Dusk was just settling over McMullen Museum on a blustery, bleak Wednesday afternoon. Blue light filtered through the huge glass wall of the entrance, illuminating the fitting first exposure to Rafael Soriano’s life’s work, a piece entitled “La Noche,” or “The Night.” “La Noche,” a stunning cerulean, is the first thing you see after they direct you upstairs to the gallery. Its color and lines grab and hold your attention, drawing your curious eye across the canvas as you try to decode the precise shapes. With a strong geometric left complemented by the organic, soft circle of the moon on the right, the piece almost mimics its surroundings, blending into the contradictory modern atmosphere of McMullen that frames the darkening sky.
The capturing quality of “La Noche” is a common thread throughout the entirety of Soriano’s exhibit, The Artist as a Mystic, currently on display at the McMullen. Every one of his works expertly uses a visual element to draw you in, make you want to look closer, and drive you to grasp for understanding. He creates exceptionally curious compositions that pull you to trace his life through his work, following his development as an artist and philosopher from adolescence, through exile, and concluding in death.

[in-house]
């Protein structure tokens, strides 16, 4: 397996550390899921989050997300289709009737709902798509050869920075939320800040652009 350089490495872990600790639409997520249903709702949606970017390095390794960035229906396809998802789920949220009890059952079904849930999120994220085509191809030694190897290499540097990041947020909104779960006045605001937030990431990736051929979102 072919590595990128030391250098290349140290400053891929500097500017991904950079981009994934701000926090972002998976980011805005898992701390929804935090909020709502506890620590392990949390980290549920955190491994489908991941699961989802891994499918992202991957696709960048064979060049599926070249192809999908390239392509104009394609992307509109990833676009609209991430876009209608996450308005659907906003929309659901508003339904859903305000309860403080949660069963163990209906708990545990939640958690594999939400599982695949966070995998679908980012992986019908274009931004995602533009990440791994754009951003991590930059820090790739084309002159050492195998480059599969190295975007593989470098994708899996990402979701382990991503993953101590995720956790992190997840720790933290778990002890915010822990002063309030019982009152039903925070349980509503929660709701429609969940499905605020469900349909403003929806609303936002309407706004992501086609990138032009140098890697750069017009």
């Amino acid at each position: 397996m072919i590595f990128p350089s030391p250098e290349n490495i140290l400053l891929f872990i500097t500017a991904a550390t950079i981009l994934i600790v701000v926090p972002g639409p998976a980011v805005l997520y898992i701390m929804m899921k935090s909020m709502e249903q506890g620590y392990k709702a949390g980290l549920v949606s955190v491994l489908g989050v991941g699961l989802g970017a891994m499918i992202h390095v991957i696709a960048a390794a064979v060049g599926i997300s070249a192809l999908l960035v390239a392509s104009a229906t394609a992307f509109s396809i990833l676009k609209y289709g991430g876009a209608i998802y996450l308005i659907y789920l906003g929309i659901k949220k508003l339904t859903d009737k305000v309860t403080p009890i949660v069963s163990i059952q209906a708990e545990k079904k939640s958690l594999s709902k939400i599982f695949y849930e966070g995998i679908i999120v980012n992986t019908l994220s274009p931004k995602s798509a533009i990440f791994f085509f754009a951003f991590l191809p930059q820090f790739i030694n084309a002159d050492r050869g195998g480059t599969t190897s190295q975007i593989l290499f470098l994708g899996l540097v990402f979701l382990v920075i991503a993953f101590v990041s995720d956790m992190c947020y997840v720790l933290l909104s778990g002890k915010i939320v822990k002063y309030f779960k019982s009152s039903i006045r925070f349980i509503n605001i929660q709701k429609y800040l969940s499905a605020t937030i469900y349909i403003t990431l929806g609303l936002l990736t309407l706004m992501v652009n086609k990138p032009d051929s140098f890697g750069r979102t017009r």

The first room of the gallery is all geometry and light. It is filled with vibrant color, repeating shapes, and strong lines. The paintings in this room are busy, wild, and vividly alive. They were created in the 10-year geometric abstraction period of Soriano’s life in Cuba where he was part of a collective of 10 Cuban painters called “Diez Pintores Concretos,” one of two major abstraction movements in Cuba during the 50s. The loud, boisterous paintings are complemented by a series of neutral toned, fluid sculptures created by Augustin Cárdenas, a member of the sister abstraction movement called “Las Once,” which were originally displayed together in the National Museum of Fine Arts in Havana.